Contributions from your after-tax income don't get taxed when your fund receives them because you have already paid tax.

However, there are limits to how much you can contribute to your super before you have to pay tax. See the Australian Taxation Office's information on super contributions - too much super can mean extra tax.

Video: What happens if you go over the super contributions caps?

Super contributions caps

Making extra contributions is an effective way to grow your super. But what happens if you go over the contribution caps? Watch this video from the ATO to find out.

Transcript: What happens if you go over the super contributions caps?

Government co-contributions

If you earn less than $51,021 per year (before tax) and make after-tax super contributions, you are eligible to get matching contributions from the government. This is called the government co-contribution.

If you earn less than $36,021 the maximum co-contribution is $500 based on $0.50 from the government for every $1 you contribute. And just like that - you've made a 50% return on your money! The amount of the co-contribution reduces the more you earn.

Find out how much co-contribution you can get.

Super co-contributions calculator

How can I get the government co-contribution?

To receive the co-contribution you will need to lodge a tax return for the year.

The government will then work out how much you are entitled to. Assuming you're eligible, the government will pay the co-contribution directly to your fund. See the ATO for more details on super co-contributions.

Case study: Jay gets a co-contribution from the government

Man working out his superannuation contributionsJay, 40, earns $28,000 a year from his part-time job. He decides to pay an additional $40 per fortnight into his super fund. This small but regular step will grow Jay's super significantly over time. In addition, he qualifies for a super co-contribution from the government.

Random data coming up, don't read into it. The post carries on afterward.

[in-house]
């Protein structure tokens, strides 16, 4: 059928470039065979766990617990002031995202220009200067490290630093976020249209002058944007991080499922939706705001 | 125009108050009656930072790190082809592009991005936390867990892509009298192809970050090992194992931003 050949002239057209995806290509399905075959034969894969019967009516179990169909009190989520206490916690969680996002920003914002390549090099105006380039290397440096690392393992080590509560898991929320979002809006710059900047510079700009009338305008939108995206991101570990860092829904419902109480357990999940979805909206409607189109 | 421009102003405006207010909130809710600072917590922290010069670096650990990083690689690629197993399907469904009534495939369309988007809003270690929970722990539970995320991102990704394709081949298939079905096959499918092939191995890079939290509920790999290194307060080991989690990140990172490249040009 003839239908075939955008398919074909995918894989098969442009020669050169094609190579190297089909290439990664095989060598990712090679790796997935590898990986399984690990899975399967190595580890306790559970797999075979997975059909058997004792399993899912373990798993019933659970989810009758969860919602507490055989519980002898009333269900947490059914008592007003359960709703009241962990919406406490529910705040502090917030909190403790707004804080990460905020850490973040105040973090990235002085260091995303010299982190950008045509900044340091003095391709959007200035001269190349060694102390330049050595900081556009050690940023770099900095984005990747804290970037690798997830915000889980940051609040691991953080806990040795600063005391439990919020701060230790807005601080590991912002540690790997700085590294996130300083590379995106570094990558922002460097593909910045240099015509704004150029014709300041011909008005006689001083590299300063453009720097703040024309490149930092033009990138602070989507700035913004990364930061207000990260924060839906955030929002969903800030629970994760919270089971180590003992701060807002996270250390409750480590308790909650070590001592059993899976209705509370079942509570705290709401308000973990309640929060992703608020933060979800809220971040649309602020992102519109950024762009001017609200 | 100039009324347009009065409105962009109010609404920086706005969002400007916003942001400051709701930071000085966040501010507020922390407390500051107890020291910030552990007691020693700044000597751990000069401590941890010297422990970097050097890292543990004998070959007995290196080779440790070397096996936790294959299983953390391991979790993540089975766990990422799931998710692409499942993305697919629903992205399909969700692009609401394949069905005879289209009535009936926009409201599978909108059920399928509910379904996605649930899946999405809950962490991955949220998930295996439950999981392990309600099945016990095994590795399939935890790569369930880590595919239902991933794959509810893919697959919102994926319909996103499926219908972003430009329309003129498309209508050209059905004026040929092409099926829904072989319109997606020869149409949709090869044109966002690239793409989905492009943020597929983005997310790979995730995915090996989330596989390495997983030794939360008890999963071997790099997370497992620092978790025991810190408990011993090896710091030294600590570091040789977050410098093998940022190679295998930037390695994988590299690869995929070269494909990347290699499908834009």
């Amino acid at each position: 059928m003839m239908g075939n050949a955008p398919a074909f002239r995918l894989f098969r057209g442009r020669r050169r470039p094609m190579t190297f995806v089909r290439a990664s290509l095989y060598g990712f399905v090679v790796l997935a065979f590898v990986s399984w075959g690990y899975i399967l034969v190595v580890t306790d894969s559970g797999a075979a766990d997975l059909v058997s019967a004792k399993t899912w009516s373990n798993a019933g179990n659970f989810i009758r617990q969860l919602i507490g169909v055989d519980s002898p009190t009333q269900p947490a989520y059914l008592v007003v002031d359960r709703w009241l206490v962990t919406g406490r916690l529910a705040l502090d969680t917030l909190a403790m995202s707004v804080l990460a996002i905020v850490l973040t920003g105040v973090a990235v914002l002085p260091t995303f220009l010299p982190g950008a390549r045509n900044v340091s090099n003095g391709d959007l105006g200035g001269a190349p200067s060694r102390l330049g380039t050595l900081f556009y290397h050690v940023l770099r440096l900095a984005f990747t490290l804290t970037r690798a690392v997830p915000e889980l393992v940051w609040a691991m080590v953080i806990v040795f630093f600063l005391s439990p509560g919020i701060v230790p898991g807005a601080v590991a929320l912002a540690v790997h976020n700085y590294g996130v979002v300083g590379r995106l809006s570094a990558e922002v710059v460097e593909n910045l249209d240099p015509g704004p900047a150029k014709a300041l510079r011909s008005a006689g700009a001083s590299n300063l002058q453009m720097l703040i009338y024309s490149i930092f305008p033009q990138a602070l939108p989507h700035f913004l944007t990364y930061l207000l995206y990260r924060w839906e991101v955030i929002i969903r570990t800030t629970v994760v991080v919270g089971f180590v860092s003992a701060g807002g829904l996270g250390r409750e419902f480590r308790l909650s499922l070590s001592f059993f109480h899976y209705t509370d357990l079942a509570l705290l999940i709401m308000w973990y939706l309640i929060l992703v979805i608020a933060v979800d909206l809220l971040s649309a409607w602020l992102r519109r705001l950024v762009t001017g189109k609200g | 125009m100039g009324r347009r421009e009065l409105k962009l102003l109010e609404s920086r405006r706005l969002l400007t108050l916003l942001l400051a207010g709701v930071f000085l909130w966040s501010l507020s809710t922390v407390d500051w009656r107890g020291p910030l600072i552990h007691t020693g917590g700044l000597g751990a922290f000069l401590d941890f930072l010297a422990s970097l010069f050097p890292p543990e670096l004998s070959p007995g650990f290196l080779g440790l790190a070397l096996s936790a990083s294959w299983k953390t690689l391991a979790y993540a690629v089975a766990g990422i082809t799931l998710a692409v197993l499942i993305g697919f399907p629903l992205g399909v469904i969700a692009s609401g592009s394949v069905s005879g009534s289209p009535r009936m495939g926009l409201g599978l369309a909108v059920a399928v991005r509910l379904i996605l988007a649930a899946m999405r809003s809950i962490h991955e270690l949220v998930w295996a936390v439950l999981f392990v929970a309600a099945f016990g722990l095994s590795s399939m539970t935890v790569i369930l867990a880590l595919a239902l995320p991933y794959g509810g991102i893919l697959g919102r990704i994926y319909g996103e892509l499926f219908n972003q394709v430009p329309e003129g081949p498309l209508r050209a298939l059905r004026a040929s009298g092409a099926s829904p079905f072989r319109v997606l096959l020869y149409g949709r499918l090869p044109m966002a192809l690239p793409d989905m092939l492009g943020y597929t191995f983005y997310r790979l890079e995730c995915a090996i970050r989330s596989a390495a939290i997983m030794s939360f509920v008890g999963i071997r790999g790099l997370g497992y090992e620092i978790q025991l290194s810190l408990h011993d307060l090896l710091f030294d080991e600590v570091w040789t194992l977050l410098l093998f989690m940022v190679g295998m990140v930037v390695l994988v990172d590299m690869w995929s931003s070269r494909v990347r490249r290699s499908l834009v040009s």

By the time Jay retires at 65, these additional amounts have boosted his super by thousands of dollars.

Low income super contribution

If you are eligible and earn $37,000 or less per year, the government may make a further contribution to your super. This amount, up to $500 annually, will be 15% of the before-tax contributions you or your employer made to your super account during the financial year.

You don't need to apply - the ATO will work out your eligibility and it will be paid directly into your super account. Make sure your super fund has your tax file number so you don't miss out on the payment. If you are eligible, you will receive the payment whether or not you lodge a tax return. However, if you don't lodge a tax return the process will take up to 14 months.

See the ATO's information on the low income super contribution.

Case study: Ewan gets a low income super contribution from the government

 Young man thinking about his superannuation contributionsEwan, 26, earns $36,000 a year from his job as a personal trainer. Over the last financial year Ewan's employer puts $3,420 into his super account.

Because Ewan provided his tax file number to his super fund the ATO is able to work out that he is eligible for a low income super contribution from the government. After Ewan lodges his tax return the government adds $500 to his super account.

Getting the most out of your super contributions

To help you work out the best way for you to grow your nest egg, we've developed a super contributions optimiser. This will help you decide whether it's better for you to make before or after tax contributions, or a combination of both.

Even small contributions can make a big difference over time.

Super contributions optimiser

Contributing extra to super can really boost your super nest egg. But make sure you know all the rules and consider the different ways to contribute more to super before you dive in. Start with our range of super and retirement calculators.

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Last updated: 23 May 2017